Don’t let their ages fool you. One of Carnegie Hall’s three acclaimed, national youth ensembles, NYO Jazz, boasts a membership of accomplished musicians ages 16-19 from across the U.S.
The group, which recently wrapped up touring with a concert at the Kennedy Center, performs at a level of musicianship far beyond their years.
Under the leadership of artistic director, band leader and trumpeter Sean Jones, NYO Jazz, who recently released their first CD, “We’re Still Here,” counts as a big band group.
“You close your eyes and think they’re all 20 years older than they are,” said Jones, president of the Jazz Education Network and the Richard and Elizabeth Case chair in jazz studies at The John Hopkins University’s Peabody Institute in Baltimore.
The featured vocalist with NYO Jazz, Jazzmeia Horn, exudes a breadth of vocal talent deserving of all honors she has received so far in her young career. Horn, who’s won the Sarah Vaughan International Jazz Vocal Competition and the Thelonious Monk Institute International Jazz Competition, didn’t hesitate to let the Kennedy Center audience know that she and NYO Jazz remained perfectly in sync.
“The future is in good hands,” Horn said when thanking NYO Jazz during their final performance on this tour. “Probably, we will play together in the future.”
When a musician joins NYO Jazz, they know it won’t last forever. Tenor saxophonist Zachary Levin from Arlington, Va., who has been with NYO Jazz for a year, enters the University of Pennsylvania this month. He began playing the saxophone in the fourth grade learning several genres of music with private instruction.
“I liked the classical genre and then my teacher had me improvise with the blues,” said Levin, who graduated from Arlington’s Yorktown High School. “In seventh grade, my private teacher convinced me to join my middle school jazz band.”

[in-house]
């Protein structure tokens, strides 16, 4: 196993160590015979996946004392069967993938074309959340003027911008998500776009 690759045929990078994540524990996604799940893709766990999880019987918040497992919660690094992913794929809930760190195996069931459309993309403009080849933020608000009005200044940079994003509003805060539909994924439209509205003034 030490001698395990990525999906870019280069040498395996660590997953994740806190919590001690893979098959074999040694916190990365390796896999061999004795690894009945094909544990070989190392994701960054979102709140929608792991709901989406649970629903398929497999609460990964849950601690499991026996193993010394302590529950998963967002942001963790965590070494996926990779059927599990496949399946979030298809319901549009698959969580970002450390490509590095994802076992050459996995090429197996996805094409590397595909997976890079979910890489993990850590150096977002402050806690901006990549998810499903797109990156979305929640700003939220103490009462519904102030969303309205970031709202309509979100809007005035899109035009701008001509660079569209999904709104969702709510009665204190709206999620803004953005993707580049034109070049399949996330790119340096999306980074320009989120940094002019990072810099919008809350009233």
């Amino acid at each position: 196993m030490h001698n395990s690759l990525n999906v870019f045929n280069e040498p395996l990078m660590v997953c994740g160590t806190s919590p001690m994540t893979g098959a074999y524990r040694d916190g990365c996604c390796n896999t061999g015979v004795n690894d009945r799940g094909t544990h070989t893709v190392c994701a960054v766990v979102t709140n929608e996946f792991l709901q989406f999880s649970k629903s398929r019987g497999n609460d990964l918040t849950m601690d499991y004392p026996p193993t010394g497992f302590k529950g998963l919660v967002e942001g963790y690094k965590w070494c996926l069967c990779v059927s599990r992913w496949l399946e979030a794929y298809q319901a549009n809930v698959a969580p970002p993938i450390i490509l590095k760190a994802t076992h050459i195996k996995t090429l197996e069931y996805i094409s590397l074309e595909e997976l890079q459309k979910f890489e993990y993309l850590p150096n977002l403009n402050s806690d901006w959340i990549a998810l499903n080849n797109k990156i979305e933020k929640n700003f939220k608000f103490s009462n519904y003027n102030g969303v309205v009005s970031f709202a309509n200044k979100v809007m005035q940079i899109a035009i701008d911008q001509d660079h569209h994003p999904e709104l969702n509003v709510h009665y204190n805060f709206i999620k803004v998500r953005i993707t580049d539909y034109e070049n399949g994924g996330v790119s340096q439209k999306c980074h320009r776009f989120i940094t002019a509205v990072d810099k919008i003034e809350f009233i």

In high school, Levin juggled schoolwork, performing with the Yorktown High School Big Band, playing with his own jazz band “Four on the Floor,” serving on the local school board’s Budget Advisory Council and served as a member of the school board’s Student Advisory Board.
“We look for leaders,” Jones said about students who come to NYO Jazz. “I think we need more folks who have the ability to communicate on a higher level – not just musically – but also to get up and speak in boardrooms and implement policy changes.”
Laura-Simone Martin, 17, plays acoustic and electric bass. From Lawrence Township, N.J., she started playing the bass in the fifth grade but had a leg up since her mother is a jazz vocalist. She led NYO Jazz in “Ida’s Crusade,” composed by CBS Late Show bassist Endea Owens. With a vital bass opening section from Martin that went into a New Orleans feel before taking the audience to church, the piece served as a soaring, layered piece of musical storytelling honoring journalist and advocate Ida B. Wells.
“Endea Owens composed a beautiful arrangement,” Martin said about the composition. “It’s the struggle of her journey of trying to tell the truth.”
When introducing NYO’s final selection, Jones became very emotional. He acknowledged the struggles of working virtually for two years, then the joy of performing with NYO Jazz as a big band in front of live audiences.
“The big band is the United States orchestral format,” Jones said. “The big band can play jazz, gospel, hip-hop, literally everything.”
See NYO Jazz in rehearsal at https://youtu.be/Hkq1RIwtbUM.